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Posted On: 25 July 2018 07:07 am
Updated On: 12 November 2020 02:00 pm

The rise of a Qatari squash star

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Abdulla Al Tamimi

After the recent triumph of Qatari squash player and Aspire Academy graduate, Abdulla Al-Tamimi, at the Professional Squash Association (PSA) World Tour 2018 Malaysian Open in Kuala Lumpur, his Australian coach and former squash world no. 1 Geoff Hunt explains the importance of this big win and takes a look at Al-Tamimi’s development while he attended Aspire Academy, and being a role-model for young athletes through his Aspire Academy’s graduate scholarship.

Abdulla Al-Tamimi and coach Geoff Hunt smiling at the camera

During an interview with the squash legend, Hunt described Al-Tamimi’s most recent win as “his best… better even than his British Open results in December, when he beat a player in the top 10 and another in the top 30.”

He explained that the reason Al-Tamimi’s win in Malaysia tops his list of individual triumphs is because Al-Tamimi won the overall Malaysian Open championship, making his way to the title by knocking out World Nos. 20 and 29, Leo Au and Tsz Fung Yip.

Hunt explained: “Al-Tamimi’s progress has been steady, but he has grown rapidly since he moved overseas, where he has more opportunities to play world class squash players. New York represented the ideal solution for this, given the exceptional coaching Rodney Martin offers. They are a well-matched pair, particularly because their natural skills and instincts align.”

When he was still a teenager at Aspire Academy, Al-Tamimi was talented in squash but his passion was football. He played for Al-Sadd Sports Club, like many promising young boys who play football in Qatar.

Commenting on what made Al-Tamimi finally put 100% of his effort into squash, Hunt said: “He is athletic, a good footballer and was a good player for Al Sadd SC. As Head Squash Coach, I was happy to let him play football because of how much he enjoyed the game, even though he showed enormous talent at squash and won numerous junior events, including gold medals at the European, Arab and GCC championships. I think the level of success he attained in squash eventually encouraged him to take the sport on professionally, but throughout his footballing days he was developing fitness and awareness that have stood him in good stead today.”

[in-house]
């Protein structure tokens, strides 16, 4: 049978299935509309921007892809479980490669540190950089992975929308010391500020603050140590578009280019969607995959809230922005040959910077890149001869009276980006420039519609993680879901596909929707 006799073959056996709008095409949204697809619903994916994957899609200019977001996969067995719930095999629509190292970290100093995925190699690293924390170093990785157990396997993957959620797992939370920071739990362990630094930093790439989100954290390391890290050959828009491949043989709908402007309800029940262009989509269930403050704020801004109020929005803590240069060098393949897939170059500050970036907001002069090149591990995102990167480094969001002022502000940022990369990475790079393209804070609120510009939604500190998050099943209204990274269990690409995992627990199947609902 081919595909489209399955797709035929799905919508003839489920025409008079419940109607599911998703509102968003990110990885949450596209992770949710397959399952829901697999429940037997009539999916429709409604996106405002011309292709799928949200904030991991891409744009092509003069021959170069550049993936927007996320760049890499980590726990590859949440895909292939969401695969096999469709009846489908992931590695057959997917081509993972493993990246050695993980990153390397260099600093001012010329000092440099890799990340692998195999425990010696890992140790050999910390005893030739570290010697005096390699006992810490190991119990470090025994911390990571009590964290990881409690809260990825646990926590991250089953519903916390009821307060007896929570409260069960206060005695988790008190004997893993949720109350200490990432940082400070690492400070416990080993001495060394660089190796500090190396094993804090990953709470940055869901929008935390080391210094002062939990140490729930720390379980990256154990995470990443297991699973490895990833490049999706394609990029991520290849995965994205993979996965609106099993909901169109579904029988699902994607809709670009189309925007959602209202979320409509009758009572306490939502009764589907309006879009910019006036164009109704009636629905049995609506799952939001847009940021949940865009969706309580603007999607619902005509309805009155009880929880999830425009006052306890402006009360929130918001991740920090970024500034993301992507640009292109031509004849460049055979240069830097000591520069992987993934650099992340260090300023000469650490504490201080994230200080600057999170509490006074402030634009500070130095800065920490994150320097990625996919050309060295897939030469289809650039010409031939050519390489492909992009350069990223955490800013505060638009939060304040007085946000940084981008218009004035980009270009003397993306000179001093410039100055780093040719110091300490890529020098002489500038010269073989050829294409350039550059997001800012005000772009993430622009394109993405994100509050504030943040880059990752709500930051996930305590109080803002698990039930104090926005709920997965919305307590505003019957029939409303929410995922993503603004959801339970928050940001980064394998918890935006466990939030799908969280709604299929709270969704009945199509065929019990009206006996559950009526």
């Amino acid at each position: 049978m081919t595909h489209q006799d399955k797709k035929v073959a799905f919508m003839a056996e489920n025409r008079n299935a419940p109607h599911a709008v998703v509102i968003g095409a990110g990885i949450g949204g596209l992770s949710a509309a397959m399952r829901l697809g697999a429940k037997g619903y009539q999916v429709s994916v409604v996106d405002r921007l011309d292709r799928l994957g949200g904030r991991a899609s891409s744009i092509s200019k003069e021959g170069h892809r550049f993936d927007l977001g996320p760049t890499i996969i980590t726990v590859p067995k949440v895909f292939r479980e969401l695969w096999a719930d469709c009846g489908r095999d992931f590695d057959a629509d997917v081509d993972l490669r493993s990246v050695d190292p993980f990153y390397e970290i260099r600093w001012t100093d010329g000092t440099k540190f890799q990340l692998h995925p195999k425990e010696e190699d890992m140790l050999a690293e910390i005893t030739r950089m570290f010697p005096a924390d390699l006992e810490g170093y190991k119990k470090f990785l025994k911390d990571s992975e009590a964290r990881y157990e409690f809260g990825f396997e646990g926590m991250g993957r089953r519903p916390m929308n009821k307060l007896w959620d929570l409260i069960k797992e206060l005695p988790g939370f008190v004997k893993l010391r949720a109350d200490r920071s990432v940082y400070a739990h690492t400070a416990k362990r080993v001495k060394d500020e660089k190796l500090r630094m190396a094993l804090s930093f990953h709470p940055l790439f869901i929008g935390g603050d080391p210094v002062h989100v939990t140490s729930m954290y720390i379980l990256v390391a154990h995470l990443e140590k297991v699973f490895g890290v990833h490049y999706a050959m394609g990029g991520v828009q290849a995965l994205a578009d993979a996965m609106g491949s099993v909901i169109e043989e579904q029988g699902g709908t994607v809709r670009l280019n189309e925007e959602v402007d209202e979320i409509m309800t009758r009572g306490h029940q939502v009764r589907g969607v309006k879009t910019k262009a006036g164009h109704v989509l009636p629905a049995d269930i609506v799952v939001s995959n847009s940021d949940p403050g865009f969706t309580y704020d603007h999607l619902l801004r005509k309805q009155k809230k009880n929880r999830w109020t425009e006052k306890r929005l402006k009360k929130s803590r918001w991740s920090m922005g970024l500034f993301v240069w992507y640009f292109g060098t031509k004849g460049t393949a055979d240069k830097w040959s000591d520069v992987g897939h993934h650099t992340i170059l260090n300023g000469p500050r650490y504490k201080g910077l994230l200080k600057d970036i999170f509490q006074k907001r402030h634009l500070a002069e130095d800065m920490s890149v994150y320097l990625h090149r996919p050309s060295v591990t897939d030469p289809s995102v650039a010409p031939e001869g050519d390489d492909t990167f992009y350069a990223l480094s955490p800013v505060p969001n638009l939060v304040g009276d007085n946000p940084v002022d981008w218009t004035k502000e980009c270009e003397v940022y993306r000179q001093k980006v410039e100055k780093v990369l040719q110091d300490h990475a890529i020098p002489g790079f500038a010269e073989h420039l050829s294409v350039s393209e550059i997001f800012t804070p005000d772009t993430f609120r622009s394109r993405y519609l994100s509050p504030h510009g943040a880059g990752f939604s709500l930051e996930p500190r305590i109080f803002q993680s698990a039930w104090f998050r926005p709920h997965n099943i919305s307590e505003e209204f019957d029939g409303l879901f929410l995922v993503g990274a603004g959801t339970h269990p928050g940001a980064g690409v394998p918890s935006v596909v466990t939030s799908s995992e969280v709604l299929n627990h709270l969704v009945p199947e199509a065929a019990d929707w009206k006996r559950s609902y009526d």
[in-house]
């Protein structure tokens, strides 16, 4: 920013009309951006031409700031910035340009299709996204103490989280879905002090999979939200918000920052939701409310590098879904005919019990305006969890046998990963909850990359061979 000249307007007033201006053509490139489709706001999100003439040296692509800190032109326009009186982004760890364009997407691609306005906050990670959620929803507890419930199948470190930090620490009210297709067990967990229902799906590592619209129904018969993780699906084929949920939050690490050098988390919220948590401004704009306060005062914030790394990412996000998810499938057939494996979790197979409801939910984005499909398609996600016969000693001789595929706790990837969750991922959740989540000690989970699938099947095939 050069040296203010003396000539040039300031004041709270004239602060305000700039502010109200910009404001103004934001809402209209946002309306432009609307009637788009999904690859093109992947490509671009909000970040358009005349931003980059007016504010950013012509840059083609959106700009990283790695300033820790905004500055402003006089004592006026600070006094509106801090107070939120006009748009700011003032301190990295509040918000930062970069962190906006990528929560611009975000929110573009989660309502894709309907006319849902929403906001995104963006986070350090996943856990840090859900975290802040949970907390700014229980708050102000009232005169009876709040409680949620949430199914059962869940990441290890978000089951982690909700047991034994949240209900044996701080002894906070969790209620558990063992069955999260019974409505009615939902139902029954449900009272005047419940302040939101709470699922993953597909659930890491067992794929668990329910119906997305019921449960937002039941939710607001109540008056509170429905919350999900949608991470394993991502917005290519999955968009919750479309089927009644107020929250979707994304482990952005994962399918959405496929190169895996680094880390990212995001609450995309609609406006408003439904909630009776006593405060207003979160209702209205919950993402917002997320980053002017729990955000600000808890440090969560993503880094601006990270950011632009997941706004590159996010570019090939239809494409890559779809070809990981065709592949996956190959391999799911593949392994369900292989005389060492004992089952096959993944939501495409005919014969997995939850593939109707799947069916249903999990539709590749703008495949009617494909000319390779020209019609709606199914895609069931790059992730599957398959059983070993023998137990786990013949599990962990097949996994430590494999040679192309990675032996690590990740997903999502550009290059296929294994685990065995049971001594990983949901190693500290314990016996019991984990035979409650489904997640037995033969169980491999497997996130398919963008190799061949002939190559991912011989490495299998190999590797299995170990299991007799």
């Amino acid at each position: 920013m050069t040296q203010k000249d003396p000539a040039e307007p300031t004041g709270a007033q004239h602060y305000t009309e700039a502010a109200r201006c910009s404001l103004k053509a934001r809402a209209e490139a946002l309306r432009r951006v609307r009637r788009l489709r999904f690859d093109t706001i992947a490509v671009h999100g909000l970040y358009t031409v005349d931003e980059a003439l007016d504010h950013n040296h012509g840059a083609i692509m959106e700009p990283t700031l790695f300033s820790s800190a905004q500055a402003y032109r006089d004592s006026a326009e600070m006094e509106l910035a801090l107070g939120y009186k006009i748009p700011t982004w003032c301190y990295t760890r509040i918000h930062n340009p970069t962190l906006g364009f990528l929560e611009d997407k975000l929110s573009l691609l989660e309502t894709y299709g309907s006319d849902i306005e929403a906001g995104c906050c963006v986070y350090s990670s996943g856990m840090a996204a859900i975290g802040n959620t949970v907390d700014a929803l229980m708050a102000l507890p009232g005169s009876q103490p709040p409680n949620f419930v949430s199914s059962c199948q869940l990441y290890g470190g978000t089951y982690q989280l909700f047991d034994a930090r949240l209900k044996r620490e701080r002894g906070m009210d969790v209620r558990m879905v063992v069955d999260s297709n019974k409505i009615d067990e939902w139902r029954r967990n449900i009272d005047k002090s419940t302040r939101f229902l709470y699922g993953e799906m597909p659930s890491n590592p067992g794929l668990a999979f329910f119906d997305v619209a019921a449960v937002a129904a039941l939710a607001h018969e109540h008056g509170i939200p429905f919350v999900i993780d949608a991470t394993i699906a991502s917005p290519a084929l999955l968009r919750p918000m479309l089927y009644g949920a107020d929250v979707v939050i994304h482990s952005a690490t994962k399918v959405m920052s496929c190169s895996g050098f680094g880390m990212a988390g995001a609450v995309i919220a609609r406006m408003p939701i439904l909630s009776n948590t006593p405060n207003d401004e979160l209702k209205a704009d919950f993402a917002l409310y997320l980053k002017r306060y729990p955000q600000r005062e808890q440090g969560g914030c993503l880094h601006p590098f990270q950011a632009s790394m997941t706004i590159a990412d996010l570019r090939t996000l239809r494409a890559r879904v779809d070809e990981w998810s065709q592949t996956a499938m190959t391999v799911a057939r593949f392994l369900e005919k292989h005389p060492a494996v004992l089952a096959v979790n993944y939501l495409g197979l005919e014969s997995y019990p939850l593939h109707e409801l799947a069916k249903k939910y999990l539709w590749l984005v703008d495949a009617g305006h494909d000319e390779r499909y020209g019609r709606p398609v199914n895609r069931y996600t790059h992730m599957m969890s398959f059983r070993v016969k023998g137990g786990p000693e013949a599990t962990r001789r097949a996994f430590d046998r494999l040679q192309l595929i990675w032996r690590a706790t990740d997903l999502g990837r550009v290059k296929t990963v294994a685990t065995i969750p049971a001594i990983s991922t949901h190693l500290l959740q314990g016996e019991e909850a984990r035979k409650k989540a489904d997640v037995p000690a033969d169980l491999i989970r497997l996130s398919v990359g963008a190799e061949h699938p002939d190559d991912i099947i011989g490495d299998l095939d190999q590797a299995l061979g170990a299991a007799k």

Hunt believes that the environment at Aspire Academy assisted Abdulla on his way to the top in squash: “I think the whole support system for all athletes at Aspire has been fabulous, not only for developing sporting prowess, but also academic and social ability. Aspire Academy’s philosophy of developing students to become champions in sport and in life is what makes it such an impactful place.”

Speaking on Abdulla’s graduate scholarship from Aspire Academy and his opportunity to support the squash program as assistant coach, Hunt said, “Apart from being an exceptional player, Abdulla is a fantastic role model for the students: he is a natural coach; he understands the game thoroughly, from technique to tactics; he also enjoys helping people and is a good communicator. He has already influenced and motivated a number of the squash student athletes positively through his squash results, his presence at training, and his coaching advice.”

While Abdulla is only 23-year-old, when most top players in squash are older than 30, Al-Tamimi has been able to get to the top of squash quicker than others because of his self-control on court. His performance at the Malaysian Open demonstrated that, Hunt added.

Feeling optimistic about Al-Tamimi’s future, Hunt continued: “I have seen a big improvement in Abdulla’s performance in many areas over the last 12 months and I think this will continue over the next few years. By then, I believe he will be challenging the world’s best. It would be nice to see squash included in the Paris Olympics and I believe Abdulla will be at or near his peak by then.”

Al-Tamimi became the reigning world No.1 in the World Squash Federation’s junior circuit rankings (Under-19) in 2012. He has won several other prestigious titles, including the Under-19 Qatar Youth Open Championship in 2012 and the Under-19 Dutch Junior Open in July 2013. He finished fourth in the World Youth Championship in Poland in July 2013.

Throughout 2014 and 2015, Al-Tamimi continued to shine in various international squash championships in Qatar and around the world, reaching the final rounds in many different tournaments. These included the Guilfoyle Financial PSA Classic, the NASH Cup, the AnyPresence Open and the Qatar Classic Squash Championship, amongst others. In 2017, his progress continued as he achieved a career-best world ranking of 37 after he reached the second round of the World Squash Championships in Manchester. As of 2018, Al-Tamimi has risen to a world-ranking of 33 and is expected to be among the top 30 after claiming his 2018 Malaysian Open title.

Cover image courtesy of Aspire Academy